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Shippers squeezing margins 'pushed carriers toward bigger ships and alliances'

Shippers squeezing margins 'pushed carriers toward bigger ships and alliances'

Container shipping lines yesterday shrugged off accusations that bigger ships and alliances would lead to less choice and less supply chain resilience, and argued that instead, shippers had brought these changes upon themselves.

 

Olaf Merk, of the International Transport Forum, explained to delegates at Transport Logistic in Munich how the recent changes in the liner industry could lead to a negative outcome for the supply chain.

 

“There is a pathway where bigger ships and vertical integration give rise to the concentration of ports and cargo, and they will have less leverage as the shipping lines get more powerful.”

 

Mr Merk pointed to how consolidation had changed the market: in 2000, four carriers had 23% market share; while in 2016, four carriers held nearly 50%. In addition, fewer ports were served.

 

“Alliances have become an important mechanism in container shipping. Of the major trade routes, 95% are covered by three alliances. Bigger ships have led to consolidation, alliances and oligopoly.

 

“All of this could lead to less return on investment for transport infrastructure, less choice and less supply chain resilience,” he said.

 

Chris Welsh, secretary general of the Global Shippers Forum, said the new structures meant less frequency and less choice for shippers.

“Is this the right way to go? Is it right to have homogeneity, over diversity and choice? Other industries have not chosen that path. I think the industry has a long way to go to convince customers that this is right.”

 

However, the shipping lines were unapologetic, accusing shippers of paying too little.

“Big ships were the way to go in our industry,” said Maurizio Aponte, executive director of MSC. “We had no other option.

“It was because of low margins. We, at MSC, have grown organically. [Alliances] are not in our DNA, but the reality is we had to do something. Margins have been very, very slim, if there have been any at all.

 

“As long as customers don’t start to think differently, we are not in a position [to do things differently]. We want to point out that fewer sailings to fewer ports is because we had no other way to go. Chris Welsh should ask his members about that. We have been commoditised, and not by choice.”

 

Thorsten Haeser, CCO of Hapag-Lloyd, agreed. “It is about cost pressure and very, very low margins. We have had to consolidate, and that’s a healthy thing as the industry was not in a good shape and had to deal with the volatility.”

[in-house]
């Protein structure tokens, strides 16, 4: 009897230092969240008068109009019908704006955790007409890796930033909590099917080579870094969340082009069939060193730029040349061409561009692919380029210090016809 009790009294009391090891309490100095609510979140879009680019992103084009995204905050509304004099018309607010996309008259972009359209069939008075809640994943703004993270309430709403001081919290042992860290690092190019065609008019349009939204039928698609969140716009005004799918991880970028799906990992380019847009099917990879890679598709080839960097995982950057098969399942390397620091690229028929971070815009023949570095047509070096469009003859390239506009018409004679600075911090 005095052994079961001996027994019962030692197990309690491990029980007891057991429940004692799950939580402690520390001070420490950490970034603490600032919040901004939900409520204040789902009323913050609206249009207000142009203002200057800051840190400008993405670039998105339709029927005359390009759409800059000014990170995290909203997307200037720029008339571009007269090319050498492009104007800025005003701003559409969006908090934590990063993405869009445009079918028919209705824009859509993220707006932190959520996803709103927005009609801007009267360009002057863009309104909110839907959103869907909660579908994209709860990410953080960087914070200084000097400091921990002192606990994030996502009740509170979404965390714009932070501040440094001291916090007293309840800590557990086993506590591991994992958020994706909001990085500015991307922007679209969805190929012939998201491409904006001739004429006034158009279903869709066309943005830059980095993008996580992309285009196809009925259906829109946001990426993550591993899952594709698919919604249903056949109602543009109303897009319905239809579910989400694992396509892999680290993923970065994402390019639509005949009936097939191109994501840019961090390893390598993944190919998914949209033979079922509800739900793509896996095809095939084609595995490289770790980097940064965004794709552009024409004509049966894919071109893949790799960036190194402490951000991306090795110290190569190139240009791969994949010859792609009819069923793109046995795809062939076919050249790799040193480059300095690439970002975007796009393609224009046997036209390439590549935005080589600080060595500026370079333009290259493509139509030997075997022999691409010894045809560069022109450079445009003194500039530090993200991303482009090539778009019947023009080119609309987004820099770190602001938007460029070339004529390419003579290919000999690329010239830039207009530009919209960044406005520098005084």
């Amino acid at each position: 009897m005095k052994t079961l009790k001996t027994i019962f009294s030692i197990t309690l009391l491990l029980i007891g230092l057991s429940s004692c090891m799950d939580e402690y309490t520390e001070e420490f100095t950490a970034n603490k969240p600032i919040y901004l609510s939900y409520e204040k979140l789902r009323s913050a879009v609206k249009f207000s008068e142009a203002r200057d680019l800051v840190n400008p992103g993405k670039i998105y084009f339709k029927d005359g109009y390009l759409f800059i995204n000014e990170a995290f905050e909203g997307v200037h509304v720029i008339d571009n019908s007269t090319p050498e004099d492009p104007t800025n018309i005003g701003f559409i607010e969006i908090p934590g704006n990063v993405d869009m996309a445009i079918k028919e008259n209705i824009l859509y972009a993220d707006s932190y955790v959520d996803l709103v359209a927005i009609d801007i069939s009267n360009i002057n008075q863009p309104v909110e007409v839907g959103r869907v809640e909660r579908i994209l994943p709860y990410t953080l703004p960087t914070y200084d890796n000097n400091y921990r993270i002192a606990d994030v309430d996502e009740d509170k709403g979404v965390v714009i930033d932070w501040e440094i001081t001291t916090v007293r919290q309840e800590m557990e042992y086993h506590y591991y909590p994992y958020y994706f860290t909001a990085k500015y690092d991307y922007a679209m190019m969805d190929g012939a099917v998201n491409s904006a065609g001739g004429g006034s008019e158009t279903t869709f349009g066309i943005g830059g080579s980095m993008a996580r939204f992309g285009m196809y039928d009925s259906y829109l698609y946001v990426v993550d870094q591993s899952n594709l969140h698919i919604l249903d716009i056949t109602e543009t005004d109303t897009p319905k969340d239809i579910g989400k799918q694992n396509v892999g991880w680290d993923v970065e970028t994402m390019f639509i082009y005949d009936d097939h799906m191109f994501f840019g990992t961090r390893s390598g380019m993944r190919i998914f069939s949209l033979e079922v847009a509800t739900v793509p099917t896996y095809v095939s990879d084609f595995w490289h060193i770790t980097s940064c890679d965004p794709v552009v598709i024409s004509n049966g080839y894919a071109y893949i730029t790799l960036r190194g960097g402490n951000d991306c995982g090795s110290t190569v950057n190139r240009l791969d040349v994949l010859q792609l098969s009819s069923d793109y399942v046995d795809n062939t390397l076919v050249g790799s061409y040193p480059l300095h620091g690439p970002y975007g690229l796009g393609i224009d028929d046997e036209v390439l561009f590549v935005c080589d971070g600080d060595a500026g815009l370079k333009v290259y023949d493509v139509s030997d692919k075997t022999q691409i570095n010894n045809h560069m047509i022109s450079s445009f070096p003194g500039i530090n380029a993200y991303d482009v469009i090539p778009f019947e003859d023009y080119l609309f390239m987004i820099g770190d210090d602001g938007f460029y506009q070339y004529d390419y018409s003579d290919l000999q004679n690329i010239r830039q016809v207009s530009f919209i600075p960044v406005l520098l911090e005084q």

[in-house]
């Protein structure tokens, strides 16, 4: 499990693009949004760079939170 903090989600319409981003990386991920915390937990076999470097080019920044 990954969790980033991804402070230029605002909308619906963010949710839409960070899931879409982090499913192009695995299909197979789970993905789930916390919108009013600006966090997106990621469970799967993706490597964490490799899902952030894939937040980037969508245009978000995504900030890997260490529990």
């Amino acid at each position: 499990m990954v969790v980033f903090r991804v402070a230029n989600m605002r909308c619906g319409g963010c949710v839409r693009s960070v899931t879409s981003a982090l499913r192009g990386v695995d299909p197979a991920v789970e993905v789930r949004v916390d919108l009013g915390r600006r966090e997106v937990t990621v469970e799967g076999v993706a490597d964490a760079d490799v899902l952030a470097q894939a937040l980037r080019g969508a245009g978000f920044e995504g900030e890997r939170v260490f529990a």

But Mr Welsh countered by asking the lines to think differently.

“The industry is in danger of talking itself into ‘Group Think’ – that there is only one way,” he said.

“I think there are opportunities for different business models to emerge. What is in place now does not offer the best to customers. That’s not about price. It’s overall management of the supply chain. Others are taking the value out. A new business model is viable and I wouldn’t be surprised if a disruptor came into the market – it’s ripe.”

 

However, the shipping lines questioned who would have deep enough pockets to enter such an asset-heavy industry.

Mr Aponte said: “We are talking about supply chain management. There is so much inefficiency on the cargo side. I don’t want to blame the customer, but there is a lot that can be done to improve models. We are doing everything we can to protect the integrity of shipping.”

 

Mr Haeser added: “It’s on us as carriers to work out models. A disruptor would either need very deep pockets or would have to play with us, so it’s up to us to drive this. We have the skills.”

 

He also argued that the lack of profitability in liner shipping proved that there was sufficient competition now.

“It’s time we made a profit, even a tiny one.”

Once the lines are in profit, he argued, then they could invest in services and products which would help shippers. But he added: “If we invest in digitisation, then shippers have to too. We need money to invest in services, and that means lower costs and some scale. Then you’d have something to invest.”

 

Mr Welsh concluded by urging the shipping lines to “reach out to customers” who wanted added value, guaranteed services and KPIs.

“We are all trying to optimise the performance of the supply chain,” he told delegates.

 

Mr Haeser added: “Fewer players will give us a chance to get closer to shippers, set standards and get reliable business on both sides.”

 

 

Source:The Loadstar

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